Our 2022 study showed that virtual treatment works for eating disorders. The research found that if vitals were stable and labs normal, most eating disorder patients can be managed as outpatients. Evidence also shows that it’s a myth that more time spent in care is associated with better outcomes.

The bottom line is that for medically stable eating disorder patients, virtual outpatient care can be as effective and more accessible than in-person treatment. This increased accessibility means that there’s a greater opportunity to help fill the massive gap in eating disorder treatment, and begin to address this public health crisis.

Each patient has unique circumstances, and it’s important to consider your particular patient’s needs and their ability to use this modality—but virtual eating disorder treatment is an evidence-based, accessible option that has the potential to save many lives.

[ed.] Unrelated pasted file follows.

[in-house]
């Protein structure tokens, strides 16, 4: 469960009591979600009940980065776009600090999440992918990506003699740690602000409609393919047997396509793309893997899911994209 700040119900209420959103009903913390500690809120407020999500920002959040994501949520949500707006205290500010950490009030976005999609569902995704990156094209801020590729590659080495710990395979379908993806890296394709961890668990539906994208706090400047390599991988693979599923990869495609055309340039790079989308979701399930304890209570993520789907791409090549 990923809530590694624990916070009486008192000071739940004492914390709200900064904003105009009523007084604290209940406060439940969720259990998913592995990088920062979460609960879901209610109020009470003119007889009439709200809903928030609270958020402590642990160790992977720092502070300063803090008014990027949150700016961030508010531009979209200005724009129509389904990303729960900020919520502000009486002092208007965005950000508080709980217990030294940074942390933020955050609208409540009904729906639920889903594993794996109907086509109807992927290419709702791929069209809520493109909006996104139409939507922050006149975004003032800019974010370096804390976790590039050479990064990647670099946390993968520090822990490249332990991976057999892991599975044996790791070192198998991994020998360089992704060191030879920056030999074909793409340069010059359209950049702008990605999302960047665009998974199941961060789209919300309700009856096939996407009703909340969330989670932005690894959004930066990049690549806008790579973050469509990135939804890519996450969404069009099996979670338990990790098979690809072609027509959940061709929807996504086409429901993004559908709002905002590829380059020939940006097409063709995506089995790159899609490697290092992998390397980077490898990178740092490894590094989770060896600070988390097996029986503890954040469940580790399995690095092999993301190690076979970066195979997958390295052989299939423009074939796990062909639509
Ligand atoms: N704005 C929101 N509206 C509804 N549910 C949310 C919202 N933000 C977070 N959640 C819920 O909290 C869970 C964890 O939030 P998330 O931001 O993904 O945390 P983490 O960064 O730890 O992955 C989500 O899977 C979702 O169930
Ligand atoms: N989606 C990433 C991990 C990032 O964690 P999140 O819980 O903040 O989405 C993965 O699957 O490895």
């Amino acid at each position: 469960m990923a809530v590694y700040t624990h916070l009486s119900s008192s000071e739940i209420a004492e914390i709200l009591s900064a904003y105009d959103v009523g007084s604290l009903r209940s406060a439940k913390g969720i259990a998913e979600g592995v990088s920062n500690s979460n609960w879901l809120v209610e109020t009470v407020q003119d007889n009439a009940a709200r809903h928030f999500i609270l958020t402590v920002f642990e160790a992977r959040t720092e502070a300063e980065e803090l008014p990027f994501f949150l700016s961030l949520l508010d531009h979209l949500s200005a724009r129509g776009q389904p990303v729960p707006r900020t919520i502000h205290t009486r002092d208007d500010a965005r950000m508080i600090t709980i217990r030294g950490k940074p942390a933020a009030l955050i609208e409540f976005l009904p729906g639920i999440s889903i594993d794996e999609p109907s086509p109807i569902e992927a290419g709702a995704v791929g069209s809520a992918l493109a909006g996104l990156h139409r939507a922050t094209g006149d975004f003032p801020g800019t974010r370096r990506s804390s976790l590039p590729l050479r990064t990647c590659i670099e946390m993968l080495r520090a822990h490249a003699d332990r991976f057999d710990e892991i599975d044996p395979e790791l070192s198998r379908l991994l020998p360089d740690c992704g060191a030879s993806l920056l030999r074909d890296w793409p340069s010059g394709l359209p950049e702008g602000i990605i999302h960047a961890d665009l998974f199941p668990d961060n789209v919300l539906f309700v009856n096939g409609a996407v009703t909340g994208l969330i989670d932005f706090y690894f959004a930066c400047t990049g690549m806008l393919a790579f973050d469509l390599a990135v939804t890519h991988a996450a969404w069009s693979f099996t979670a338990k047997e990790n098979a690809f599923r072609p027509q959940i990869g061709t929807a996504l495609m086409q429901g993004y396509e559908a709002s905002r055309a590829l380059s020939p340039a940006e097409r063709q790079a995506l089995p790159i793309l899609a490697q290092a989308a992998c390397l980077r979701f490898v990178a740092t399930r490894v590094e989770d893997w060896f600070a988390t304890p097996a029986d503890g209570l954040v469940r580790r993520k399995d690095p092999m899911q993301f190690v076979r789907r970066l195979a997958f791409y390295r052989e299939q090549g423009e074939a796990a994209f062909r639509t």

Schedule a call with our team to refer a patient or learn more about Equip’s virtual outpatient eating disorder treatment.

  1. Hart, Laura M et al. “Unmet need for treatment in the eating disorders: a systematic review of eating disorder specific treatment seeking among community cases.” Clinical psychology review vol. 31,5 (2011): 727-35. doi:10.1016/j.cpr.2011.03.004
  2. Huryk, Kathryn M et al. “Diseases of affluence? A systematic review of the literature on socioeconomic diversity in eating disorders.” Eating behaviors vol. 43 (2021): 101548. doi:10.1016/j.eatbeh.2021.101548
  3. Steinberg, Dori et al. “Effectiveness of delivering evidence-based eating disorder treatment via telemedicine for children, adolescents, and youth.” Eating disorders vol. 31,1 (2023): 85-101. doi:10.1080/10640266.2022.2076334
Angela Celio Doyle, PhD, FAED
Vice President, Behavioral Health Care, Equip